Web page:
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Postcard engravings and etchings  
 

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Posted 01/21/2016   9:24 pm  Show Profile Bookmark this topic Add GregAlex to your friends list  Get a Link to this Message
I have long been entranced by the art of engraving -- the skills that brought us banknotes, stocks, bonds ... and stamps. Many moons ago, I found a couple engraved French postcards in a 25 cent box and snapped them up. Since then I've picked up well over a dozen. They are truly works of art and easy to discern from typical postcards by their ragged edges and the imprint of the printing plate. Engraving or etching is also not hard to identify, by lightly running your fingernail over the image -- you'll feel the rough quality of the raised ink.

So far all the engraved cards I've found have been from France, most from Paris. Only one is in color and that one, I'm guessing, was printed in the '50s or '60s. The others were most likely printed between 1900-20.

Does anyone else collect engraved postcards? Do they come from other countries or were these specifically a French creation?
















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Edited by GregAlex - 01/21/2016 9:25 pm

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Posted 01/21/2016   10:10 pm  Show Profile Bookmark this reply Add Crouse27 to your friends list  Get a Link to this Reply
I never knew such engraved post cards existed. They must be quite scarce, but for sure they are quite beautiful!

I collect the postal cards issued during the 1893 Columbian Expo which also are quite beautiful, but are lithographed. Here is a pretty example of a Birds Eye View card printed by the Envelope Stamp Machine Company of Chicago.

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Edited by Crouse27 - 01/21/2016 10:19 pm
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Posted 01/22/2016   12:13 am  Show Profile Bookmark this reply Add GregAlex to your friends list  Get a Link to this Reply
Beautiful card! Not engraved, as you note, but nice. I know just the thread that would appreciate seeing it:
http://goscf.com/t/15744
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Posted 01/25/2016   8:41 pm  Show Profile Bookmark this reply Add GregAlex to your friends list  Get a Link to this Reply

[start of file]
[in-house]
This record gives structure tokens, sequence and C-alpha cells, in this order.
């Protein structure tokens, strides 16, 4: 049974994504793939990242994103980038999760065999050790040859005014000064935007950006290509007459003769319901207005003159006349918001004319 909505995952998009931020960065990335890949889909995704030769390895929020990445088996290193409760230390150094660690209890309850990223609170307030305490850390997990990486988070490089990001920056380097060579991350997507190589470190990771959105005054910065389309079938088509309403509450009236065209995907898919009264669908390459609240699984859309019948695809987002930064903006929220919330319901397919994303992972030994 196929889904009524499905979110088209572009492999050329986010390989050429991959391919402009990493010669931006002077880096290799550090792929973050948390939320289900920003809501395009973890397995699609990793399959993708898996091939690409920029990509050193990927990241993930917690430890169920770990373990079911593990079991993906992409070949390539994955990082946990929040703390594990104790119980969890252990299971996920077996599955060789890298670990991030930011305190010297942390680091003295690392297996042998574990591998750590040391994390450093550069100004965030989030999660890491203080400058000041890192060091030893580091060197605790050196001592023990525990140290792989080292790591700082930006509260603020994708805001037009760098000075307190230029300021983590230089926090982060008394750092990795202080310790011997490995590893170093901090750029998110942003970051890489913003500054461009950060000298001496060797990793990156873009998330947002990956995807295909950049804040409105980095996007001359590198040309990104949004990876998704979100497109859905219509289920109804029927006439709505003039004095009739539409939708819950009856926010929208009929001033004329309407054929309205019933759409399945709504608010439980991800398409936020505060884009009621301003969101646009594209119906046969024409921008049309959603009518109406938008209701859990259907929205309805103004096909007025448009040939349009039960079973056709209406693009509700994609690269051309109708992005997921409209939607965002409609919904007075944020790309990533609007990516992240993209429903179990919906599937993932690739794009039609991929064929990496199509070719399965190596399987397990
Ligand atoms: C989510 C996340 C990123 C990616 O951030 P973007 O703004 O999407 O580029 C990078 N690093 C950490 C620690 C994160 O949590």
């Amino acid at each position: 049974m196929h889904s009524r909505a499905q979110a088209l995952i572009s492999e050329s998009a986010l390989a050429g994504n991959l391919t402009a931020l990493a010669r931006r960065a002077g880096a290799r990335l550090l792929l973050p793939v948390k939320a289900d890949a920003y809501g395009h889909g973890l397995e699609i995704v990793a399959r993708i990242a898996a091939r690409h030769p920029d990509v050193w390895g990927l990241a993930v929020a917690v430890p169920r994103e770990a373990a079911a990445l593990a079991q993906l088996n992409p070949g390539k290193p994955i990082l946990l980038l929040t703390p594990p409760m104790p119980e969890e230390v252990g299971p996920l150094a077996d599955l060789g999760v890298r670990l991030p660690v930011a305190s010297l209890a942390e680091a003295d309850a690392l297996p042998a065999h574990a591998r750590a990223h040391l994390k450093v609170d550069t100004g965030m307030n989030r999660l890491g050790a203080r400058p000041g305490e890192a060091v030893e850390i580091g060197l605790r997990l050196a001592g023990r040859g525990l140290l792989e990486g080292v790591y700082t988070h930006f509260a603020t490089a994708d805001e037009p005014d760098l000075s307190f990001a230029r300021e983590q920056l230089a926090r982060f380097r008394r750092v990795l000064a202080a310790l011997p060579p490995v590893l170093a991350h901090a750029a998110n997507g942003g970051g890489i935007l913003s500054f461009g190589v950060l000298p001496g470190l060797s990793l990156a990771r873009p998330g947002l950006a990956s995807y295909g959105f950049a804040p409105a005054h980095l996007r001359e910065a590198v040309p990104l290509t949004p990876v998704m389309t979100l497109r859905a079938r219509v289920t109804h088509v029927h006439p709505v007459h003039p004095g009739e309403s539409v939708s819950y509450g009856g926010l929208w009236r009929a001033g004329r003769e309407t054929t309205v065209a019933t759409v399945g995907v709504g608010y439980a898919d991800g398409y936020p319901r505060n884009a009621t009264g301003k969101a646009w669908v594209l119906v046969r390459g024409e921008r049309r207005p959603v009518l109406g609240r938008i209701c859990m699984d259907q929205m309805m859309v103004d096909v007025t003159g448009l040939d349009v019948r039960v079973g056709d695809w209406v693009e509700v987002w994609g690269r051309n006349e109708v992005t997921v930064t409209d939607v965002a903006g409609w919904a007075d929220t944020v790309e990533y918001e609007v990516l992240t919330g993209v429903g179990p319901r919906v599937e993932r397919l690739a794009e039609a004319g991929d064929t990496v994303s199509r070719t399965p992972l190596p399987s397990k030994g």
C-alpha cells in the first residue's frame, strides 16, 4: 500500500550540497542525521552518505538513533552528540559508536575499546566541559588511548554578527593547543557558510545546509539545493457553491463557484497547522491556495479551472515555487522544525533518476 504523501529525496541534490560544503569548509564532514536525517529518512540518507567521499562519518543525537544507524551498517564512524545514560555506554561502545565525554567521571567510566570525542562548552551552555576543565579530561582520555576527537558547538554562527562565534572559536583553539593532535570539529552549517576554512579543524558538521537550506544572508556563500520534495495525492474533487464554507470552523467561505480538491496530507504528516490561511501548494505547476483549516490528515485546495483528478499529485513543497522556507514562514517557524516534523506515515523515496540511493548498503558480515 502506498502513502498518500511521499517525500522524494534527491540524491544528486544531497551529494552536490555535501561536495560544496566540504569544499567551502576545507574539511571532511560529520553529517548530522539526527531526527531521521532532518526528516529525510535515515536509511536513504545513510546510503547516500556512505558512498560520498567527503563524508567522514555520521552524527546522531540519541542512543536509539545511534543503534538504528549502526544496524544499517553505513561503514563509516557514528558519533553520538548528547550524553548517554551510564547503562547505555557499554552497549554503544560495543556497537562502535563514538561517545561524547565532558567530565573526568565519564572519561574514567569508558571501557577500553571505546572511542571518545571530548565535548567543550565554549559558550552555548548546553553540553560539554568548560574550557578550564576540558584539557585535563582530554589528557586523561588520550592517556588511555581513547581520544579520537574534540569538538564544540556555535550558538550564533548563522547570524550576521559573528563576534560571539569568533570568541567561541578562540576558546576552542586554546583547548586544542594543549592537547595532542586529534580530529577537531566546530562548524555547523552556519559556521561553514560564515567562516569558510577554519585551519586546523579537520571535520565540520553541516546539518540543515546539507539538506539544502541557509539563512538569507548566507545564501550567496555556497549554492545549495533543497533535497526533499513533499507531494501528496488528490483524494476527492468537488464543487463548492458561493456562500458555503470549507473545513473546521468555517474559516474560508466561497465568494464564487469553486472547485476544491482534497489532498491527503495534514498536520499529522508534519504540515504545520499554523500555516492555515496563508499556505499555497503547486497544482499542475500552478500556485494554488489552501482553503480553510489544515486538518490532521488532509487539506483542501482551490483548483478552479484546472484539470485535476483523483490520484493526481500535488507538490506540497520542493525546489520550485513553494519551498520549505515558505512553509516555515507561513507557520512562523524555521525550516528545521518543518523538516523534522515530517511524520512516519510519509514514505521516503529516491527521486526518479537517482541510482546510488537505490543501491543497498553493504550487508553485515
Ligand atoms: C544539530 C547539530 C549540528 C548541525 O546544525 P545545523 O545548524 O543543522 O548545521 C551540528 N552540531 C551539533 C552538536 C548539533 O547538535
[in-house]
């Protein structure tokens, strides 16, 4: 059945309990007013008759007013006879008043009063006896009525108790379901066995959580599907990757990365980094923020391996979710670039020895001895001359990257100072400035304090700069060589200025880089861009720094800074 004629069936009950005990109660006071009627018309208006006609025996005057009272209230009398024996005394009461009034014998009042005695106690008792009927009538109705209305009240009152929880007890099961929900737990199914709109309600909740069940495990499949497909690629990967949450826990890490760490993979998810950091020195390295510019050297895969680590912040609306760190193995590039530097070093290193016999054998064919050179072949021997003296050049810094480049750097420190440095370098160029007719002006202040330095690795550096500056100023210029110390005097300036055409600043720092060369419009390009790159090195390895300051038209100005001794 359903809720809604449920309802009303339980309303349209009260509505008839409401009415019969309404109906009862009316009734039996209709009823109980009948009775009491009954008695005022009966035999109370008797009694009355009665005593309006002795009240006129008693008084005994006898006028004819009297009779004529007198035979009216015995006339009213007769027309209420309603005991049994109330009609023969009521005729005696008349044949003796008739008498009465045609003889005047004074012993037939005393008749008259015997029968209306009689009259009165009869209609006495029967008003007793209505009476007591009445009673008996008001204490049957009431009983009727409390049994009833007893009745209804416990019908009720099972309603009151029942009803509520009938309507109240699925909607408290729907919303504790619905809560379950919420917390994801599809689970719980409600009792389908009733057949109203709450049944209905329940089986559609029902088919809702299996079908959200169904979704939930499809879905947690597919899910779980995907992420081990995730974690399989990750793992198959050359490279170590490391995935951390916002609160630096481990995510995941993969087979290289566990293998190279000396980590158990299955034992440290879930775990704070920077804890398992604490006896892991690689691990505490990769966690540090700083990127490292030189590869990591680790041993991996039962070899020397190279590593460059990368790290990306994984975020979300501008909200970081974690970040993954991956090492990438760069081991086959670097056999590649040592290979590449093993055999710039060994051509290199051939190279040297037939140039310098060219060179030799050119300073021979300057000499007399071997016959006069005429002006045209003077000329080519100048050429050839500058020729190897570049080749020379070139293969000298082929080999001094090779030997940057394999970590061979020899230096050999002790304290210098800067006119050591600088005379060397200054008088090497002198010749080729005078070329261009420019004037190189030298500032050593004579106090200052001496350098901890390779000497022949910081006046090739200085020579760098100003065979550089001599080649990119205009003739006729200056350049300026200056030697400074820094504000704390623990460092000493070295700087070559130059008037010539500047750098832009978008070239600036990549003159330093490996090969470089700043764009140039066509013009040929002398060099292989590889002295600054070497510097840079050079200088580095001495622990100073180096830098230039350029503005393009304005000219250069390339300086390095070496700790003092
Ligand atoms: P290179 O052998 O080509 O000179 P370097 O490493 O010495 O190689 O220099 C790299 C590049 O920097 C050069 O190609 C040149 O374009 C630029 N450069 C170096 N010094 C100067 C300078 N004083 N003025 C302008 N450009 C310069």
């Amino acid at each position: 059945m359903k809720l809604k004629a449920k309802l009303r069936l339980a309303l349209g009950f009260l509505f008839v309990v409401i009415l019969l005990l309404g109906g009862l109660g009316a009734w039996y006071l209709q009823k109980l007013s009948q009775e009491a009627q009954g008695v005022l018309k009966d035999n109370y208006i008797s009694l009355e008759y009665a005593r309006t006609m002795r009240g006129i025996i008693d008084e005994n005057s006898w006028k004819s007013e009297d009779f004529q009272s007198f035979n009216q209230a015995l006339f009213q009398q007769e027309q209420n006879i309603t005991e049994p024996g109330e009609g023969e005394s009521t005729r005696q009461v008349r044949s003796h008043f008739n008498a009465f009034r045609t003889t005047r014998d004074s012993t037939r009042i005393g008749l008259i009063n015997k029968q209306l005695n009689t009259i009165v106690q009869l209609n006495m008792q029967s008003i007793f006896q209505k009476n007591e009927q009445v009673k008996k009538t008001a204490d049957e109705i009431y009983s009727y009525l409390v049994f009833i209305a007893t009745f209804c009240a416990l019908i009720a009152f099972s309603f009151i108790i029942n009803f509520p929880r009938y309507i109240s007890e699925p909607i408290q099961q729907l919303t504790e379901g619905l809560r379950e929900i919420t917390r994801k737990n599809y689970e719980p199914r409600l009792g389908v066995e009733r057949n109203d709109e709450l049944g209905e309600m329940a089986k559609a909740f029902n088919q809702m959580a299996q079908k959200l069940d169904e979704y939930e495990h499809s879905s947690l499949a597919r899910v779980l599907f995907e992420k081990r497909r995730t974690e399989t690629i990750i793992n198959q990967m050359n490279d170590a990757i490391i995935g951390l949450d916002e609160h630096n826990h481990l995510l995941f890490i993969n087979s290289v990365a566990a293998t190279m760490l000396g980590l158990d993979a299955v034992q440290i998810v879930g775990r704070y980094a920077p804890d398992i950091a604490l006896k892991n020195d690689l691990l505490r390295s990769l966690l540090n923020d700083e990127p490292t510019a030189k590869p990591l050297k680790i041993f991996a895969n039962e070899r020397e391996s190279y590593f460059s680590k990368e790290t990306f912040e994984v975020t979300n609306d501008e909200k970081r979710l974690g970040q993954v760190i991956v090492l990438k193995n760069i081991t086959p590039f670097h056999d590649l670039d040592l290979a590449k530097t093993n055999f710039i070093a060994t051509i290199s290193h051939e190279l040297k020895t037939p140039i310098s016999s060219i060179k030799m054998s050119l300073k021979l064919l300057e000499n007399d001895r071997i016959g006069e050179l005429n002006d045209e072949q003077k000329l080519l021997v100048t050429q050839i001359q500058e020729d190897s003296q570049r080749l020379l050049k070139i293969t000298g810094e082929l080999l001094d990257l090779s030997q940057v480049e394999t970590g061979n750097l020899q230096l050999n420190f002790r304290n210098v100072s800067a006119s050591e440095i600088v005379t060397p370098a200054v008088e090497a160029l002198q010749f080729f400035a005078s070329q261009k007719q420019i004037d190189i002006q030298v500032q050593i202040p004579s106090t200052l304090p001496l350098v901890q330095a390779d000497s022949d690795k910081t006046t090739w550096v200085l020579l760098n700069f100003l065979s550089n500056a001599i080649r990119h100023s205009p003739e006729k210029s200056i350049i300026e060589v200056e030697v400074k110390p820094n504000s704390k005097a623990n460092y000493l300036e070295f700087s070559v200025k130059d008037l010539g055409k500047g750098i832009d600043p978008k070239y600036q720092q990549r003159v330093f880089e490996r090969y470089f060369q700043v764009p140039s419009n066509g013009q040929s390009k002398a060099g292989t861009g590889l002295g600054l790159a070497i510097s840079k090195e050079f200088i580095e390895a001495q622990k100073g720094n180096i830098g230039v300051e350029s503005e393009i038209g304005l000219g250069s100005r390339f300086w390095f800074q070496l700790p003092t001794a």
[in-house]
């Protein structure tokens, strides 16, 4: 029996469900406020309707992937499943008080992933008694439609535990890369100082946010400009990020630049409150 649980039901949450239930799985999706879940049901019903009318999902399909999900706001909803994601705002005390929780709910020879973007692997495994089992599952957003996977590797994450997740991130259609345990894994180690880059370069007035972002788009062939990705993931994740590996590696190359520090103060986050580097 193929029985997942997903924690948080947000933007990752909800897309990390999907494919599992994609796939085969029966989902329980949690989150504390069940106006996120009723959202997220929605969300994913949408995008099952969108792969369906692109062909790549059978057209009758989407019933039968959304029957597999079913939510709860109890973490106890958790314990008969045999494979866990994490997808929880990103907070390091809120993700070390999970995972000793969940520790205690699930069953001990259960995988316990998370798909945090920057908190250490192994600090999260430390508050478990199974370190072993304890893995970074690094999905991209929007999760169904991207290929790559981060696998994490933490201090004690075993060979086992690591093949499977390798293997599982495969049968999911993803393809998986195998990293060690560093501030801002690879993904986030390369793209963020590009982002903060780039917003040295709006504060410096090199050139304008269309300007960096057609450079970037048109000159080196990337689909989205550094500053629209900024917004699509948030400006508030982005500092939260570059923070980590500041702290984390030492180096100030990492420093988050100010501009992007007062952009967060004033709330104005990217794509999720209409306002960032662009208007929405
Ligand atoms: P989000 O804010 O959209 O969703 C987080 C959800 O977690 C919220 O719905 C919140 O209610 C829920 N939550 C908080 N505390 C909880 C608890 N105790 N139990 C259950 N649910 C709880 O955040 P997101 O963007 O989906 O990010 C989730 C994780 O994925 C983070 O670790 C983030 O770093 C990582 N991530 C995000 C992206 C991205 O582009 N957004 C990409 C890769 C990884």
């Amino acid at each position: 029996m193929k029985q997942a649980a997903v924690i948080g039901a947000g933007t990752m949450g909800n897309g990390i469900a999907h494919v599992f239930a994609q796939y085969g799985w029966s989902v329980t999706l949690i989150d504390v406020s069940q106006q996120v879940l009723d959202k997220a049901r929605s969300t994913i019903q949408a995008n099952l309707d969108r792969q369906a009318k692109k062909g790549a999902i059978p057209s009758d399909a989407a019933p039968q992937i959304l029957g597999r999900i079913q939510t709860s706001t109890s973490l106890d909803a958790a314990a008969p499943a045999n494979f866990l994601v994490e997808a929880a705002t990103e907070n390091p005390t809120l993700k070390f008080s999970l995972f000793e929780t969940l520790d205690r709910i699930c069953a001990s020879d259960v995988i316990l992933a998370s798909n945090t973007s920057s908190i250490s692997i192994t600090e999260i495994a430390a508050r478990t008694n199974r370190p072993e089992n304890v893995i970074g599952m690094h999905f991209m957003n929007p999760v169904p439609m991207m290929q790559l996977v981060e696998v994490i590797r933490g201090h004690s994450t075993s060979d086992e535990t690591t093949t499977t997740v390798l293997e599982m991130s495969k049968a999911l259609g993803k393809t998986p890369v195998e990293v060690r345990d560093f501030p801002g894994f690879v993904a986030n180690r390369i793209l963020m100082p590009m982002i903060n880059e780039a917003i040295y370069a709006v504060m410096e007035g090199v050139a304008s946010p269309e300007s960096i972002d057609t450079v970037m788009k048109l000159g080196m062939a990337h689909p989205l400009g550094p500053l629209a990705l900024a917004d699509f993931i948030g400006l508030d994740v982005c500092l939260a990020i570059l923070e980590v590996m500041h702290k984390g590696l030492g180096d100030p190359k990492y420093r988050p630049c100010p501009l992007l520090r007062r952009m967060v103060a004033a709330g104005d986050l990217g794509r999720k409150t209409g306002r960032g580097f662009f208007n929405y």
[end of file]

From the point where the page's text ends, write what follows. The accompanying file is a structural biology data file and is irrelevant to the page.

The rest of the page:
Other engravings/etchings in this postcard collection show "Old Paris." This one, for instance, depicts Nesle's Tower, which was torn down in 1665. I'm wondering what these engravings were based on, or even if the printing plates came from an earlier period. I'm going to post a separate thread to see if I can elicit the help of the Francophiles out there.

The card of the Prison Temple in the moonlight (1640) posted above would also fall into this historic category.

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Edited by GregAlex - 01/26/2016 11:11 am
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Posted 01/25/2016   11:39 pm  Show Profile Bookmark this reply Add bookbndrbob to your friends list  Get a Link to this Reply
Found this one at a show a few years ago. It is the only advertising postcard that I have ever seen done using the technique of etching.

"Greetings from Dresden" "Leonhardis inks...the best"





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Edited by bookbndrbob - 01/25/2016 11:47 pm
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Posted 01/31/2016   01:19 am  Show Profile Bookmark this reply Add bookbndrbob to your friends list  Get a Link to this Reply
Here's a postcard with an actual etching of Stolzenfels castle on the Rhine. It was sent from a young man to his girlfriend (I'm speculating) in Toledo, Ohio. It took the postcard 12 days to arrive back in the States.





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Edited by bookbndrbob - 01/31/2016 01:21 am
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Posted 02/02/2016   2:42 pm  Show Profile Bookmark this reply Add GregAlex to your friends list  Get a Link to this Reply
So it looks like Germany also sold etched/engraved postcards. That last one has the same rough edges as the Parisian cards I posted. Very interesting -- thanks for posting!
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Posted 02/02/2016   8:09 pm  Show Profile Bookmark this reply Add Crouse27 to your friends list  Get a Link to this Reply
Would engraved postcards have been printed one at a time from a single die, or from a transfer roll with multiple impressions per larger sheet of cards? As scarce as they seem to be we may never know for certain, as multiple examples would need to be studied for variation.
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Posted 02/02/2016   11:58 pm  Show Profile Bookmark this reply Add bookbndrbob to your friends list  Get a Link to this Reply
GregAlex, those rough edges on the cards are called deckle edges, and they are characteristic of etchings. Printmakers like deckle edges on their etching paper because these edges mimic real deckle edges. Real deckle edges occur on large, full sheets of handmade printmaking paper...as it is made in the deckle screen. Printmakers (etchers) mimic this effect by tearing their sheets (rather than cutting or slicing) using a heavy steel tearing bar to create the rough edges.